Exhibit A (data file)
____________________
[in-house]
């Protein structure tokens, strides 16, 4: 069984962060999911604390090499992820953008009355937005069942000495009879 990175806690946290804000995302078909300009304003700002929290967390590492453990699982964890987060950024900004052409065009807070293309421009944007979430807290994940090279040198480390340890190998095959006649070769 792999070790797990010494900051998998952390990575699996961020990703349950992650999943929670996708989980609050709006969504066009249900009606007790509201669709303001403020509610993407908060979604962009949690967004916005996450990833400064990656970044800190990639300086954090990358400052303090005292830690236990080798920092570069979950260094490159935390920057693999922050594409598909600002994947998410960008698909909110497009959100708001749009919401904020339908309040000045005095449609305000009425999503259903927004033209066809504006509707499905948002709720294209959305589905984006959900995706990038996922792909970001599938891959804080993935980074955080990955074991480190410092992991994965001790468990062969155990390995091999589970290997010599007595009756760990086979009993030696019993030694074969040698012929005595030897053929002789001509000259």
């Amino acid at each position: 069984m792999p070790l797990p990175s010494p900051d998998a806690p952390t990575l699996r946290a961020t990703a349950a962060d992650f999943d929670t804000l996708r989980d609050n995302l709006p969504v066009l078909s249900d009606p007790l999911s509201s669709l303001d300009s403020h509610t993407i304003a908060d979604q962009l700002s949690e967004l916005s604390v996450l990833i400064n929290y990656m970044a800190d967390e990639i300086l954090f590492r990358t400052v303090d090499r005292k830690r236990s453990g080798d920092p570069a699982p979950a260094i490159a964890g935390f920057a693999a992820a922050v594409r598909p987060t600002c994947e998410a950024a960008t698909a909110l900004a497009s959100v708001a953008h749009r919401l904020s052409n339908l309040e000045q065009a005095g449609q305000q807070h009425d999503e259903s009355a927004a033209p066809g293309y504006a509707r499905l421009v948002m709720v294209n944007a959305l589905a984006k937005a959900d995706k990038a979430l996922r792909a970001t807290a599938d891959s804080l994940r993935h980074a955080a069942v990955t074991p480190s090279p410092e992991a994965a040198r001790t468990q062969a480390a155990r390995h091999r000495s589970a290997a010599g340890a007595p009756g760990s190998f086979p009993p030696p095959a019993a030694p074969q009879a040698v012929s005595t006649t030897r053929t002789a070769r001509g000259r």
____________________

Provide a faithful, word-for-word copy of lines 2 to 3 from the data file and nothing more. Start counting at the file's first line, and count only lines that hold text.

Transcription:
């Protein structure tokens, strides 16, 4: 069984962060999911604390090499992820953008009355937005069942000495009879 990175806690946290804000995302078909300009304003700002929290967390590492453990699982964890987060950024900004052409065009807070293309421009944007979430807290994940090279040198480390340890190998095959006649070769 792999070790797990010494900051998998952390990575699996961020990703349950992650999943929670996708989980609050709006969504066009249900009606007790509201669709303001403020509610993407908060979604962009949690967004916005996450990833400064990656970044800190990639300086954090990358400052303090005292830690236990080798920092570069979950260094490159935390920057693999922050594409598909600002994947998410960008698909909110497009959100708001749009919401904020339908309040000045005095449609305000009425999503259903927004033209066809504006509707499905948002709720294209959305589905984006959900995706990038996922792909970001599938891959804080993935980074955080990955074991480190410092992991994965001790468990062969155990390995091999589970290997010599007595009756760990086979009993030696019993030694074969040698012929005595030897053929002789001509000259």
């Amino acid at each position: 069984m792999p070790l797990p990175s010494p900051d998998a806690p952390t990575l699996r946290a961020t990703a349950a962060d992650f999943d929670t804000l996708r989980d609050n995302l709006p969504v066009l078909s249900d009606p007790l999911s509201s669709l303001d300009s403020h509610t993407i304003a908060d979604q962009l700002s949690e967004l916005s604390v996450l990833i400064n929290y990656m970044a800190d967390e990639i300086l954090f590492r990358t400052v303090d090499r005292k830690r236990s453990g080798d920092p570069a699982p979950a260094i490159a964890g935390f920057a693999a992820a922050v594409r598909p987060t600002c994947e998410a950024a960008t698909a909110l900004a497009s959100v708001a953008h749009r919401l904020s052409n339908l309040e000045q065009a005095g449609q305000q807070h009425d999503e259903s009355a927004a033209p066809g293309y504006a509707r499905l421009v948002m709720v294209n944007a959305l589905a984006k937005a959900d995706k990038a979430l996922r792909a970001t807290a599938d891959s804080l994940r993935h980074a955080a069942v990955t074991p480190s090279p410092e992991a994965a040198r001790t468990q062969a480390a155990r390995h091999r000495s589970a290997a010599g340890a007595p009756g760990s190998f086979p009993p030696p095959a019993a030694p074969q009879a040698v012929s005595t006649t030897r053929t002789a070769r001509g000259r």